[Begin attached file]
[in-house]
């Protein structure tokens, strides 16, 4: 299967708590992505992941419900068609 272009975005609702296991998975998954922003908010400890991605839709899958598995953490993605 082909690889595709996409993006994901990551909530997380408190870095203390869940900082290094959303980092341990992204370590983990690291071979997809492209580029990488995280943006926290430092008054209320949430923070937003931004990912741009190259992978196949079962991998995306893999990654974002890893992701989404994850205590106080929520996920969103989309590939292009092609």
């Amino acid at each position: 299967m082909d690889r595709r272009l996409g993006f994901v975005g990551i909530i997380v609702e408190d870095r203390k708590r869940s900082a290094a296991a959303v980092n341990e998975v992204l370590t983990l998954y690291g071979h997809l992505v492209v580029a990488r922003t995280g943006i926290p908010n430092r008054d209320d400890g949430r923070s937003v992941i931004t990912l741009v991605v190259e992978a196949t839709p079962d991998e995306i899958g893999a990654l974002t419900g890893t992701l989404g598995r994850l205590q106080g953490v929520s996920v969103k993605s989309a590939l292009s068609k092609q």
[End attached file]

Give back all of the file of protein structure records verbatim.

[in-house]
């Protein structure tokens, strides 16, 4: 299967708590992505992941419900068609 272009975005609702296991998975998954922003908010400890991605839709899958598995953490993605 082909690889595709996409993006994901990551909530997380408190870095203390869940900082290094959303980092341990992204370590983990690291071979997809492209580029990488995280943006926290430092008054209320949430923070937003931004990912741009190259992978196949079962991998995306893999990654974002890893992701989404994850205590106080929520996920969103989309590939292009092609």
């Amino acid at each position: 299967m082909d690889r595709r272009l996409g993006f994901v975005g990551i909530i997380v609702e408190d870095r203390k708590r869940s900082a290094a296991a959303v980092n341990e998975v992204l370590t983990l998954y690291g071979h997809l992505v492209v580029a990488r922003t995280g943006i926290p908010n430092r008054d209320d400890g949430r923070s937003v992941i931004t990912l741009v991605v190259e992978a196949t839709p079962d991998e995306i899958g893999a990654l974002t419900g890893t992701l989404g598995r994850l205590q106080g953490v929520s996920v969103k993605s989309a590939l292009s068609k092609q």